Uniform Electric Fields - A level Physics

hi guys today I'm going to give you a

presentation on electric fields we're

going to be looking at the types of

charge the laws of electrostatics

electric fields that are uniform some of

the equations to do with electric fields

and the motion of charged particles

within electrical fields now unless you

had your head in the clouds during the

IGCSE course you should be aware that

there are in fact two types of charge

there's positive and negative charges

positive charges here well the electric

field radiates out of positive charges

and in a negative charge the electric

field goes towards the negative charge

another way of thinking about it is

imagine if there was a particle here and

it was positively charged well it want

to repel from the positive charge it

would feel a force in this direction

whereas if it had a positive charge here

it would be attracted towards the

negative charge so that's one way of

thinking about the fields around

positive and negative charges okay let's

just go over the laws of electrostatics

but you should again be familiar with

them from the ITCC course if you've got

a positive and negative charge they will

attract towards each other because

opposite charges attract

whereas if you've got a negative and a

negative charge they'll repel and

likewise a positive and a positive

charge will also repel electric field

strength now electric field strength is

a vector quantity so it's got a

direction and it's defined as the force

per unit positive charge and you can

calculate electric field strength by

using this equation here where we've got

the electric field strength which is in

Newton's per Coulomb and that's equal to

the force on a charge divided by the

charge of the charge and if you've got a

uniform field so imagine if I had two

plates here a positively charged plate

and a negatively charged plate I'd have

an electric field running from the

positive towards the negative the field

strength of a uniform field to calculate

the field strength of a uniform field

you're going to need to

use you need to know the potential

difference between these two plates so

maybe your upper plate might be charged

at say positive maybe five thousand and

normally the negative is probably going

to be zero probably connected to earth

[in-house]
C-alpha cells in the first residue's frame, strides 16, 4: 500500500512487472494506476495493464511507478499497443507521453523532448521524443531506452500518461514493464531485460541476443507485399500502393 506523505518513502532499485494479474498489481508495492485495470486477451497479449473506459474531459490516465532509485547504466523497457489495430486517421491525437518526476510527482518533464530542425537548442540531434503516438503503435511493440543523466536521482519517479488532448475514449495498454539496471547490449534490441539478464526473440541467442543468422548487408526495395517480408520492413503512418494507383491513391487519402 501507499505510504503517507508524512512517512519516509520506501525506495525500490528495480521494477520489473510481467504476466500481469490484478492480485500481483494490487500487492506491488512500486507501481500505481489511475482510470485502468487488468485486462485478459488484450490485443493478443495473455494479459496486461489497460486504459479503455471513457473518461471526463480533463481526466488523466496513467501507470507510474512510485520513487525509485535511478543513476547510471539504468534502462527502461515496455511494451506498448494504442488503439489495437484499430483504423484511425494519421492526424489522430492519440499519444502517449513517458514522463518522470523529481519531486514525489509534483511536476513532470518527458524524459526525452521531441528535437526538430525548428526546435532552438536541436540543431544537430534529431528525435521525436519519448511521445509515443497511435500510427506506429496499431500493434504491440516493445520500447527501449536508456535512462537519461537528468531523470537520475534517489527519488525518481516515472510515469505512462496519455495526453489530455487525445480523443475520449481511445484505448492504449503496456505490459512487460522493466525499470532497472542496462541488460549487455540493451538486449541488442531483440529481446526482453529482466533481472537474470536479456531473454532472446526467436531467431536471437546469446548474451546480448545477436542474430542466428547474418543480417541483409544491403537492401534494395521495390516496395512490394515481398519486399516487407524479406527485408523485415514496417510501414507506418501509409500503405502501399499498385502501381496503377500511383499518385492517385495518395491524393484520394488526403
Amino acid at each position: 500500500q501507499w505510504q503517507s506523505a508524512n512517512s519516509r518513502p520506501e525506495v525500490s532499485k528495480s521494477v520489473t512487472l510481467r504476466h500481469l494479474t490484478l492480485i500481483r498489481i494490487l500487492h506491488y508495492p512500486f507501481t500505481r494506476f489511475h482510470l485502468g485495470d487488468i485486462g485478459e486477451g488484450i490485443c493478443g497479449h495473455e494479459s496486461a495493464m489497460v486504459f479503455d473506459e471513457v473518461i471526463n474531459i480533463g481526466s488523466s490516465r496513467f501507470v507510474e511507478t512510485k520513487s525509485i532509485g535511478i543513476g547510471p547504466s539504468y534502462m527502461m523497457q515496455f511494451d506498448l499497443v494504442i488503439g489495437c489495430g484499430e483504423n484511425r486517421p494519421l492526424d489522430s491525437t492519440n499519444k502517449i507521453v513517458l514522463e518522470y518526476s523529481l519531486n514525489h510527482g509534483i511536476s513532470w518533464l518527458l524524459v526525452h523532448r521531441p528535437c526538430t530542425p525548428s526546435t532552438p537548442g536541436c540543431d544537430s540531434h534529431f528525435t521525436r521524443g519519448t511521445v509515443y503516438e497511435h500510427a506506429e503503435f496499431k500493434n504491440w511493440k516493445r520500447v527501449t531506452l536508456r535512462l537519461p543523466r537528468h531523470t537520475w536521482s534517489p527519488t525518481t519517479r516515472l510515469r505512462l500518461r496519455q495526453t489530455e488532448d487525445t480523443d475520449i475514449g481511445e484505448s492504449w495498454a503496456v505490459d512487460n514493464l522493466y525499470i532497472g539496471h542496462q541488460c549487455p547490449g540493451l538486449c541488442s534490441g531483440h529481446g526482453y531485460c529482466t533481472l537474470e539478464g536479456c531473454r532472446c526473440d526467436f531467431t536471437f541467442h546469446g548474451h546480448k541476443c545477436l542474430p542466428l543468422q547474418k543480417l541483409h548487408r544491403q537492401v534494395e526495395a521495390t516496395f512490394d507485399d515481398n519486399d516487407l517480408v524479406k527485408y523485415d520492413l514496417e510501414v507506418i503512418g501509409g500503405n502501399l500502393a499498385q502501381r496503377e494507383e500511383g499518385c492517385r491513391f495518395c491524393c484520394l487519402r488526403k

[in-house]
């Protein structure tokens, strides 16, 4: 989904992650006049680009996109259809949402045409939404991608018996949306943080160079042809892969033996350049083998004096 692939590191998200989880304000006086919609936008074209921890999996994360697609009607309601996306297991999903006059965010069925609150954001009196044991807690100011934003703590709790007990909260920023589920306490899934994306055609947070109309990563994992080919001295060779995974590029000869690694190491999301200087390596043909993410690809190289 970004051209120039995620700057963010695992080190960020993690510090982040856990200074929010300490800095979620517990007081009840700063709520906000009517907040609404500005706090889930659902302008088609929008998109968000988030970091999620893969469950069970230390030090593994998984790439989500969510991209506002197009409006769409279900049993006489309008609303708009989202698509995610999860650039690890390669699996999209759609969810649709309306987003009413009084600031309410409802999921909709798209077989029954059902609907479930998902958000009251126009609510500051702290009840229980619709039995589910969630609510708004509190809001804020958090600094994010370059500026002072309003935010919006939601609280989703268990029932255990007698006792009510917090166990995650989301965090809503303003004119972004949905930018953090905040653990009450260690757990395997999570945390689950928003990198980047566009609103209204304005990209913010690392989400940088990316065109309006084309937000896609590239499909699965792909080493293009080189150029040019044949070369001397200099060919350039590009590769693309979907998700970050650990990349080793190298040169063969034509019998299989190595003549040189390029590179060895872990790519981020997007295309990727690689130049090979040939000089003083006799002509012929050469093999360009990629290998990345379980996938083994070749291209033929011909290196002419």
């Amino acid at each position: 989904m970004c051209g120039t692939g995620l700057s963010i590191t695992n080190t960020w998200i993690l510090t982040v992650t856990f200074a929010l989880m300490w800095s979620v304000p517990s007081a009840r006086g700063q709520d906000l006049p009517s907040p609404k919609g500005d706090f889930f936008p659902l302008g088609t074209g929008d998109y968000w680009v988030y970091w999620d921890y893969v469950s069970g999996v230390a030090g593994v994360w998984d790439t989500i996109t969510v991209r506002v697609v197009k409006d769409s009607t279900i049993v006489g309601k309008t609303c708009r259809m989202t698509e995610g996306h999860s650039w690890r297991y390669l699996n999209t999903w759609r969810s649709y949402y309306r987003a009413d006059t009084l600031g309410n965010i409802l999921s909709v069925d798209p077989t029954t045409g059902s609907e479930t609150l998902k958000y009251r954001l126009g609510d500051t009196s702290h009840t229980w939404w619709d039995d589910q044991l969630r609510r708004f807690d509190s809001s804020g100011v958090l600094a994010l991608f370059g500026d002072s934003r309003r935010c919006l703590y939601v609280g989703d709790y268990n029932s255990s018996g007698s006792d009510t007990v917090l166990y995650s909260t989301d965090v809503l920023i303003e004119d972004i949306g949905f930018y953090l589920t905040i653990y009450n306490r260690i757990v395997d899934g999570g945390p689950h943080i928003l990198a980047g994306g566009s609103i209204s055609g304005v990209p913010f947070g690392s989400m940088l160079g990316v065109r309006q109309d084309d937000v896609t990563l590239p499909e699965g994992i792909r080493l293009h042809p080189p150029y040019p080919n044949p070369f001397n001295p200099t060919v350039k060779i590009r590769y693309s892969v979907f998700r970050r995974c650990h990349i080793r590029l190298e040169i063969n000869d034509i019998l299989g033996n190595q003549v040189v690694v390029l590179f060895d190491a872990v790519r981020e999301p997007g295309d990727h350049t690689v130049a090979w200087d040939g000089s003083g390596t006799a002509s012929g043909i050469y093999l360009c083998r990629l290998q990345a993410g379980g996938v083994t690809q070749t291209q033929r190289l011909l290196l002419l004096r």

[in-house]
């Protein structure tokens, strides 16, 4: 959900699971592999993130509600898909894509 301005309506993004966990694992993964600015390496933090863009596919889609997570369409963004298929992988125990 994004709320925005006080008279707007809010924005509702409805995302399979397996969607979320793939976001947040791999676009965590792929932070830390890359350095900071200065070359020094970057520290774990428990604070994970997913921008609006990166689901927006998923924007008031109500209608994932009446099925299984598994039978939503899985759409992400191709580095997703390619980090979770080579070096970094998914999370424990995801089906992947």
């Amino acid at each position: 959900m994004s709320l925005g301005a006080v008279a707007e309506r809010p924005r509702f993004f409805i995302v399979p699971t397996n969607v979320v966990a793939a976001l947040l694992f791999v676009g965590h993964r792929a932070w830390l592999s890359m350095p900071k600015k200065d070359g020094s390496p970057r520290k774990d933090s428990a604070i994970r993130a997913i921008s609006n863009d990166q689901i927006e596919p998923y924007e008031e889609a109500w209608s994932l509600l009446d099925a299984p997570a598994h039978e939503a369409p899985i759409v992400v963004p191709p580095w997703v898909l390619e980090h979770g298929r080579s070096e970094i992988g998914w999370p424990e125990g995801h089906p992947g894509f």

so you know the potential difference

between the plates and also you need to

know the distance or the separation

between the two plates has to be in

meters but usually in an exam they might

give you millimeters or centimeters and

you're going to have to convert so this

equation here helps us find the

electrical field strengths between the

plates and it's equal to the electric

field strength which we saw on a

previous slide again in Newton's per

Coulomb is equal to the potential

difference or the voltage divided by the

plate separation in meters the motion of

charged particles in an electric field

if I've got a positive charge here and

it's moving through my electrical field

it's going to feel a force in this

direction towards the negative plate

which is here so I could have a particle

maybe a beam of protons coming through

as soon as it gets into the electric

field it's going to feel an acceleration

towards the bottom plate here and when

it leaves I'll carry on going straight

so the movement of the charged particle

would be something like this go straight

accelerate towards the negative and then

carry on the street again and it's

important to note that the acceleration

is uniform that as your little particle

is moving accelerating towards the

negative plate that acceleration doesn't

actually change and that's a bit

counterintuitive because you kind of

expect as the positive charge got closer

and closer to the negative charged plate

that it would feel more acceleration

because it's getting closer and closer

but that just isn't true so it's just

something important to note that in a

uniform field the the force and

therefore the acceleration anywhere

within the field is uniform

it doesn't change okay

to finish off I just want you guys to be

aware of a famous experiment called

Millikan's drop experiment and it was

performed around 1909 and as the first

measurement of the charge of an electron

it's quite a clever idea using uniform

electrical fields what Milliken did he

got a oil drop and he dropped it through

a hole here and the oil drop had a

charge in it and there the charge or the

electric field was set up in a very

clever way and gravity is trying to pull

the charge the oil drop all the way down

but Milliken just got the correct

voltage in order to provide a force

going upwards that would balance with

the force going down the force of weight

the oil drop is stationary and yet the

forces to balance this is very very

clever because what he could do is he

knew the weight and he knew the the

electric field strength so he'd work out

the distance between the plates and he

knew the voltage between the plates so

he knew the electrical field strength

here but he didn't know the charge so he

could rearrange this equation here so

these two would be equal so mg would

equal at the electric field strength

times the charge and the only thing he

wouldn't really know would be the charge

so just by rearranging the equations he

could find the electrical charge of an

electron and 100 years ago he was about

2% out which is really quite remarkable

anyway bye for now

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